The special feature on the importance of data for the world’s philanthropic community in Alliance’s September 2012 issue comes none too soon. But, ironically enough, as Alliance readers were opening this special feature, Europe’s statistical agency, Eurostat, with the concurrence of the European Parliament, was closing the door, perhaps for another decade, on Europe’s best chance for securing better data on non-profit institutions (NPIs), including foundations.
But no one in the continent’s non-profit sector, nor in the research community working on the sector, apparently knew what was afoot or thought to object. Nor did the contributors to this special feature clue them in to what is undoubtedly the most promising potential source of solid data on NPIs available: their own statistical agencies.
So here’s the scoop: NPIs, including foundations, are economic units in the eyes of national statisticians, and philanthropy is a form of financial transfer. As such, both are covered by what is known as the System of National Accounts (SNA), the statistical system that countries use to compute their GDP and portray other features of their economies in a way that can be compared with other countries.
But there has long been a hitch: while non-profit institutions and charitable flows are covered by this data system, they are not visible in the data. In most countries NPIs are thrown in with for-profit corporations or government in the reported data, rendering them invisible.
In 2003, however, the UN accepted our proposal to fix this problem by releasing an official UN Handbook on Nonprofit Institutions in the System of National Accounts. This Handbook provides approved guidelines for the preparation by national statistical offices of special ‘satellite accounts’ detailing the size, composition, assets, revenues and transfers received by all NPIs, including foundations – in short, much, though certainly not all, of the data that contributors to Alliance’s special feature were calling for.
Then, five years later, in 2008, the UN took advantage of a revision of the entire SNA system to strengthen the NPI provisions, highlighting the NPI ‘satellite account’ in a new chapter dedicated to NPIs, and requiring statistical offices to ‘subsector’ their sector accounts in order to make NPIs visible in the data, the first step towards producing NPI ‘satellite accounts’.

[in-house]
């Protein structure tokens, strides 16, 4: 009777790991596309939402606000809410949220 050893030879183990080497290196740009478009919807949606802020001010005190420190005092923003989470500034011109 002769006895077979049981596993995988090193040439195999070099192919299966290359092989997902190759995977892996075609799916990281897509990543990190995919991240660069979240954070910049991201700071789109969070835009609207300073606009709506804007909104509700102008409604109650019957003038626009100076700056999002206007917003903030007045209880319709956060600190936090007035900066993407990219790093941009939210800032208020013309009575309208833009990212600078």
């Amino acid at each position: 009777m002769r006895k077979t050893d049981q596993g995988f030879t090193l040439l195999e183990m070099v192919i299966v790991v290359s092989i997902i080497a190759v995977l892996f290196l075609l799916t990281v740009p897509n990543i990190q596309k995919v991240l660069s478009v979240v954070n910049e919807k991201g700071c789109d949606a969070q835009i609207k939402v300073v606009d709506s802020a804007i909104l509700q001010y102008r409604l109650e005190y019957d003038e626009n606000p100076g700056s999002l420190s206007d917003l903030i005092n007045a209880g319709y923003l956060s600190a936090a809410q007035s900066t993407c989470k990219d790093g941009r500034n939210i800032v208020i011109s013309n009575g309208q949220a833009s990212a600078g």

To date, 30 countries have committed themselves to prepare the satellite accounts called for in the UN handbook and 17 have done so. Unfortunately, except in a few countries where foundations actively promoted this handbook, Europe’s statistical agencies have lagged behind those in other developed regions in implementing it. A major reason for this is that European statistical agencies are kept on a short leash by Eurostat, and Eurostat has not encouraged adoption of the handbook.
The most recent evidence of this came with Eurostat’s preparation of the European counterpart to the 2008 revision of the System of National Accounts. The resulting European System of Accounts (ESA), which the European Parliament approved just as the September issue of Alliance was reaching readers, deleted all of the recommended improvements in the treatment of NPIs contained in the general 2008 SNA revision, dropping the special highlighting of the NPI ‘satellite account’ as well as the new ‘subsector’ rules designed to identify NPIs in the data.
Several contributors to the Alliance special feature on data point out that foundations and the non-profit sector generally will never be able to convince politicians of their importance, or even to know how they are progressing, without solid data. The UN handbook remains the best vehicle for generating these data on a sustained basis. But if European foundation and NGO leaders are serious about getting these data, they need to put pressure on Eurostat and on their national statistical authorities to adopt and implement this handbook. And so should such leaders in other regions. Here is the needed first step towards the new world of informed philanthropy that the authors of Alliance’s special feature were calling for.
Lester M Salamon
Director, Johns Hopkins Center for Civil Society Studies